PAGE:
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What's Behind Walmart Shedding 80% Stake in Brazil Business

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Walmart Inc. (WMT - Free Report) took yet another step to improve international business. It struck a deal to sell an 80% stake of its underperforming Brazil business to global private equity fund, Advent International. This move once again highlights Walmart’s strategy of shifting focus away from underperforming areas, so as to concentrate more on profitable regions like India and China.
 
The deal, which is expected to conclude later this year, remains subject to regulatory sanctions in Brazil.

Though Walmart anticipates recording a non-cash net loss of roughly $4.5 billion in the second quarter, the company expects it to remain neutral to the bottom line this fiscal year. In fact, the deal is expected to be slightly accretive to Walmart’s bottom line in the next fiscal year.

Given these factors, the news was welcomed by investors who remain encouraged about Walmart’s solid efforts to strengthen its international operations and stay firm against Amazon (AMZN - Free Report) . Notably, shares of world’s largest retailer gained close to 3% yesterday, while it has rallied almost 9% in a year, outpacing the industry’s 6.8% upside. Let’s delve deeper and see how Walmart is placed.


 
Walmart to Sell Majority Stake in Brazil

There have been rounds for a while about Walmart looking for ways to get out of its struggling Brazilian business. Sources revealed that this big-box retailer, in Brazil, has been bearing the brunt of consumers’ unfavorable response and intense competition along with macroeconomic hurdles like recession and political disorders. These factors have been hindering Walmart’s operations in this Latin American market, where it has been operating for more than two decades now.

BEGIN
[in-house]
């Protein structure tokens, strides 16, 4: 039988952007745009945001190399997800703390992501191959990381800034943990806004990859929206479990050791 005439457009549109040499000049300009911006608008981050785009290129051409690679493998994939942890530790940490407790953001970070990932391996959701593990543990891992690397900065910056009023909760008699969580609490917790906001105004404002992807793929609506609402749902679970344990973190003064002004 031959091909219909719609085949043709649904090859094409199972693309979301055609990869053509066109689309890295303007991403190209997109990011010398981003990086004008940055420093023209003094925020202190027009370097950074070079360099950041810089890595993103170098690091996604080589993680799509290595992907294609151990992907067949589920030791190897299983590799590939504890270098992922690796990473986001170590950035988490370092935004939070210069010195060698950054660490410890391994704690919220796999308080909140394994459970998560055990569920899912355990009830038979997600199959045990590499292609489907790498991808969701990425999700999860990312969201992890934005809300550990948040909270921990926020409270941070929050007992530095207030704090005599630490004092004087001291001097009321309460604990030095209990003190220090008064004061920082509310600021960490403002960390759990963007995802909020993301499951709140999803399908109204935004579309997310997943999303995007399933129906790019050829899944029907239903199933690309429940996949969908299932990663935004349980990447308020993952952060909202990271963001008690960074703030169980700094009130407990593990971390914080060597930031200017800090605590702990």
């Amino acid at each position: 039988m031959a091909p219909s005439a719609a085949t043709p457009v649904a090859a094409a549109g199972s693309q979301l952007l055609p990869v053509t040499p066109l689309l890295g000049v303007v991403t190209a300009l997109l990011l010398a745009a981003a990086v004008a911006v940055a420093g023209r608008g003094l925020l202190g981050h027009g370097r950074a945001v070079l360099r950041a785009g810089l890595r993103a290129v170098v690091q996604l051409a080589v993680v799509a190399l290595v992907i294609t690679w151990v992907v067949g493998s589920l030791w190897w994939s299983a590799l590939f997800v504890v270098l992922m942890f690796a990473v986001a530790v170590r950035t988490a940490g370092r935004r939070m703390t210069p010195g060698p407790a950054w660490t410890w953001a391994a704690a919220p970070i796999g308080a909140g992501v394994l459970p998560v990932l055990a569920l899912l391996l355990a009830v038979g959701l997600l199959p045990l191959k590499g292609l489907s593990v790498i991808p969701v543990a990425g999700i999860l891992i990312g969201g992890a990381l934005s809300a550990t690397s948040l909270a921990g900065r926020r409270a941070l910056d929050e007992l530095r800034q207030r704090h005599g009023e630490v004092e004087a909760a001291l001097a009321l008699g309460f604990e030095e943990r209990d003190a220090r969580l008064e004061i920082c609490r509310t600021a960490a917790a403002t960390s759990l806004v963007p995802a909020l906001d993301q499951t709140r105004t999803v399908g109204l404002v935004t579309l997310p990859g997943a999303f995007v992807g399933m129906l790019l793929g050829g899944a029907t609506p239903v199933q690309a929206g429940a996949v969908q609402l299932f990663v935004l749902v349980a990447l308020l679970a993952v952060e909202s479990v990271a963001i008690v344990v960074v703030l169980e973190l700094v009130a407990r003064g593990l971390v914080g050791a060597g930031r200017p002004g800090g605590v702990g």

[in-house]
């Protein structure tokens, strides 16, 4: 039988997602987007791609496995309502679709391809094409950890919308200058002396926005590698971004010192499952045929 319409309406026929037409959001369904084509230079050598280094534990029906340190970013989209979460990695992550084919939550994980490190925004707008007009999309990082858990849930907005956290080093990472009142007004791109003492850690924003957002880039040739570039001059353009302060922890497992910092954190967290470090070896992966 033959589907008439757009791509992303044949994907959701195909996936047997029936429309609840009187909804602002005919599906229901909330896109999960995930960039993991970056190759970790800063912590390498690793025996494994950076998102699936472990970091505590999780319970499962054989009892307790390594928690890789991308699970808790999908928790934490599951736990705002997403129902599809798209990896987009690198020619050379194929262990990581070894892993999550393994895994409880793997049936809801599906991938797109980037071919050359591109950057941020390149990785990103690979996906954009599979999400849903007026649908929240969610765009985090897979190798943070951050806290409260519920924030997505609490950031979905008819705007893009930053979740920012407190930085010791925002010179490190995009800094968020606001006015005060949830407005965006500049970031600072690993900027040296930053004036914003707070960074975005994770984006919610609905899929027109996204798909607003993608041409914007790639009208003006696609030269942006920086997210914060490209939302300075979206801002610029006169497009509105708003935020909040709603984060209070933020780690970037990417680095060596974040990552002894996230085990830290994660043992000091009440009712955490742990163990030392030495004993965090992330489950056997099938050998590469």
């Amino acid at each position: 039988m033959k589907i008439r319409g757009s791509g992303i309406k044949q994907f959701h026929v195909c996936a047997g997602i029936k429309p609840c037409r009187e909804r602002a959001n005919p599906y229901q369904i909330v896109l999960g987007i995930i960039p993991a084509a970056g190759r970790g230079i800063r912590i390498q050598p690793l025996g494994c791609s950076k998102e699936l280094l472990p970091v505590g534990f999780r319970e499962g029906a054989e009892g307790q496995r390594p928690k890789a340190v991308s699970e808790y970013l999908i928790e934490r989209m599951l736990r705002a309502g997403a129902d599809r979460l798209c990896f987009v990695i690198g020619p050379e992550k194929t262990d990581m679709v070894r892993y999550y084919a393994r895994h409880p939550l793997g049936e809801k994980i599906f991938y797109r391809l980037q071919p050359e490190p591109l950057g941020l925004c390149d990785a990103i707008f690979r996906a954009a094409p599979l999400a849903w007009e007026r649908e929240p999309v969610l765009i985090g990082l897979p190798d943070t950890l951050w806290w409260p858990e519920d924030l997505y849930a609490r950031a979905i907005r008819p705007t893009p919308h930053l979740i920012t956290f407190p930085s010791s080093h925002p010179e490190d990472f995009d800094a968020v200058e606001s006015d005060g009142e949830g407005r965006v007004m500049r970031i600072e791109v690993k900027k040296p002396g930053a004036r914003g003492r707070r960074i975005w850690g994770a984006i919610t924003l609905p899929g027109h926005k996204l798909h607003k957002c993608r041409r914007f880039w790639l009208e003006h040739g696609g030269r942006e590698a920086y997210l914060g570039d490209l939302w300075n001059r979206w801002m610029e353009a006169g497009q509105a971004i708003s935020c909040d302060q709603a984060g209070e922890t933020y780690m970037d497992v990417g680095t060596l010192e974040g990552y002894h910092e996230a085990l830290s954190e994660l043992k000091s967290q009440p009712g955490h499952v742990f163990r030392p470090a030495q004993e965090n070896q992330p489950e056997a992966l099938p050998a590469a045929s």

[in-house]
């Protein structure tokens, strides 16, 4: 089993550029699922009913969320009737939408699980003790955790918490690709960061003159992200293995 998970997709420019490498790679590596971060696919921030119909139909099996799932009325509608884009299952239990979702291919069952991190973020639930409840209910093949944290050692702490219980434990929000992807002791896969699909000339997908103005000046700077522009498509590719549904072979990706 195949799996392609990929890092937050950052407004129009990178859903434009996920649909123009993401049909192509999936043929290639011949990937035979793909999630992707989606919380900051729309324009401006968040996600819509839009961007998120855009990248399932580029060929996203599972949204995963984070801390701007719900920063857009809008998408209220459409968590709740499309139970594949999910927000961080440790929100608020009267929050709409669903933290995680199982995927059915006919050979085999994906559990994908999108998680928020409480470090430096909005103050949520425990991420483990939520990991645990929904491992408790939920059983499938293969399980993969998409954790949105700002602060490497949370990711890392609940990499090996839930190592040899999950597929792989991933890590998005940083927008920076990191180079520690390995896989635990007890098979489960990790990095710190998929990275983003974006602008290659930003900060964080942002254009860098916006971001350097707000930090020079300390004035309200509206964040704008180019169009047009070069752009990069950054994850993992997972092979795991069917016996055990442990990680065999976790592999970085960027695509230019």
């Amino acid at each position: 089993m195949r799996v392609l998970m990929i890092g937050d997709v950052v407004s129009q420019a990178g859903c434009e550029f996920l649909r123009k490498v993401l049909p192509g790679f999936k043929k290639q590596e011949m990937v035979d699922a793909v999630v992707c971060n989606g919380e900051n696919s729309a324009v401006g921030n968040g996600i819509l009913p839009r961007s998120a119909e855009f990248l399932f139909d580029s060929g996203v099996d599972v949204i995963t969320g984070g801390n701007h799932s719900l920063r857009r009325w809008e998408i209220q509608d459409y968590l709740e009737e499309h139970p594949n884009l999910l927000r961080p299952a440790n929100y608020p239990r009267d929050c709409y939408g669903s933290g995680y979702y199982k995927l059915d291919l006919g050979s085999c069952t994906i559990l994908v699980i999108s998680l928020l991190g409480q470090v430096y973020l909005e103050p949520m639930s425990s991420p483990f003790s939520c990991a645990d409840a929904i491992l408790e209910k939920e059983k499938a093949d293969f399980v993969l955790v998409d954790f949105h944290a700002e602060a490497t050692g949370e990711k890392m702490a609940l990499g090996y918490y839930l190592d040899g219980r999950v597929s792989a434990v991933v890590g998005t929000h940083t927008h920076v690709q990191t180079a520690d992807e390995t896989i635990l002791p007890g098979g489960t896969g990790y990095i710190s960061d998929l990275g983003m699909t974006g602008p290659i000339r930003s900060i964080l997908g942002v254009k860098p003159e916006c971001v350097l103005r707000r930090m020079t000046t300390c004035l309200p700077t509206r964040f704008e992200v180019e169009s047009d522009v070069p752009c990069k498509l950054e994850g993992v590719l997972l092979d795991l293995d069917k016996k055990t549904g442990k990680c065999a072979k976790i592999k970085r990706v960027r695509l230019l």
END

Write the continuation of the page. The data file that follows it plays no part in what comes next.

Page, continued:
Consequently, the company undertook the aforementioned move of divesting majority stake in Walmart Brazil to Advent. With its robust Brazilian presence and solid experience in the retail investment arena, Advent is most likely to solidify Walmart Brazil’s operations and place it well for long-term growth. Also, with its continued assistance and unmatchable retail experience, Walmart (which will retain the remaining 20% stake) will help its Brazilian business tap opportunities for long-term growth.

Clearly, this reflects Walmart’s continued efforts to correct the slipups made in the international space.  This also became apparent last month, when the company clinched contracts to buy an initial stake of 77% in India’s leading e-commerce player Flipkart for roughly $16 billion. On the other hand, Walmart decided to merge its UK grocery unit, Asda with J Sainsbury plc (JSAIY - Free Report) . Walmart’s Asda had been losing market share to discount chains like Aldi and Lidl for quite some time, thereby weighing on Walmart’s UK operations.

These moves along with Walmart’s previous decision to shut its first-party e-commerce business in Brazil reflect its commitment toward allocating resources in profitable regions only. We expect these endeavors to enhance Walmart’s international segment, which constituted nearly 25% of the company’s total revenues in the first quarter of fiscal 2019.

Walmart currently carries a Zacks Rank #3 (Hold). Investors can count on Burlington (BURL - Free Report) , which flaunts a long-term earnings growth rate of 17.1% and a Zacks Rank #2 (Buy). You can see the complete list of today’s Zacks #1 Rank (Strong Buy) stocks here.

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